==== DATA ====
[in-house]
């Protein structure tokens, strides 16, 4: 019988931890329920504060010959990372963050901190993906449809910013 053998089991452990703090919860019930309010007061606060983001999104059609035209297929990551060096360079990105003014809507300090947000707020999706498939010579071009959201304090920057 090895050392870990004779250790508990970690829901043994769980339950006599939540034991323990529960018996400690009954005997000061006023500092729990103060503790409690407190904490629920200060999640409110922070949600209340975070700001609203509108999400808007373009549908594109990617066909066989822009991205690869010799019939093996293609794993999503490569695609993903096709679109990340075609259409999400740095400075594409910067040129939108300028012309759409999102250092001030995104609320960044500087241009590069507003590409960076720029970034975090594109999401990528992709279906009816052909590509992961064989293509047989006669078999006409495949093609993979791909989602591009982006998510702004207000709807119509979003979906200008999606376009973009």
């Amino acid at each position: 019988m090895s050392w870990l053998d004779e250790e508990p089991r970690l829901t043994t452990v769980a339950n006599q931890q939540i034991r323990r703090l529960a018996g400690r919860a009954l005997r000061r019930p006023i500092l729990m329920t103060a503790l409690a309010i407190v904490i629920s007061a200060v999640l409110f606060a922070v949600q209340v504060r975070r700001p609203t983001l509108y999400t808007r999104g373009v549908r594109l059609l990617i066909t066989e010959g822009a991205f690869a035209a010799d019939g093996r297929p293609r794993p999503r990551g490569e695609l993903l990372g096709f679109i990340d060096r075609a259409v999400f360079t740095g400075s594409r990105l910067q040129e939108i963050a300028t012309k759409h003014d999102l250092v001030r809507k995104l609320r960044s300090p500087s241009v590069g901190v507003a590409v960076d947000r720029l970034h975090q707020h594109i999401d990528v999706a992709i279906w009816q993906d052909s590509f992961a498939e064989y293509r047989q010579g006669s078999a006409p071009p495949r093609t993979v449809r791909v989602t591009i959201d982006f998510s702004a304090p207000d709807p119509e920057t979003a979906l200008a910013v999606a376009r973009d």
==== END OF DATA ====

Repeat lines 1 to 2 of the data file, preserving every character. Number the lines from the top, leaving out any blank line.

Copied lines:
[in-house]
């Protein structure tokens, strides 16, 4: 019988931890329920504060010959990372963050901190993906449809910013 053998089991452990703090919860019930309010007061606060983001999104059609035209297929990551060096360079990105003014809507300090947000707020999706498939010579071009959201304090920057 090895050392870990004779250790508990970690829901043994769980339950006599939540034991323990529960018996400690009954005997000061006023500092729990103060503790409690407190904490629920200060999640409110922070949600209340975070700001609203509108999400808007373009549908594109990617066909066989822009991205690869010799019939093996293609794993999503490569695609993903096709679109990340075609259409999400740095400075594409910067040129939108300028012309759409999102250092001030995104609320960044500087241009590069507003590409960076720029970034975090594109999401990528992709279906009816052909590509992961064989293509047989006669078999006409495949093609993979791909989602591009982006998510702004207000709807119509979003979906200008999606376009973009």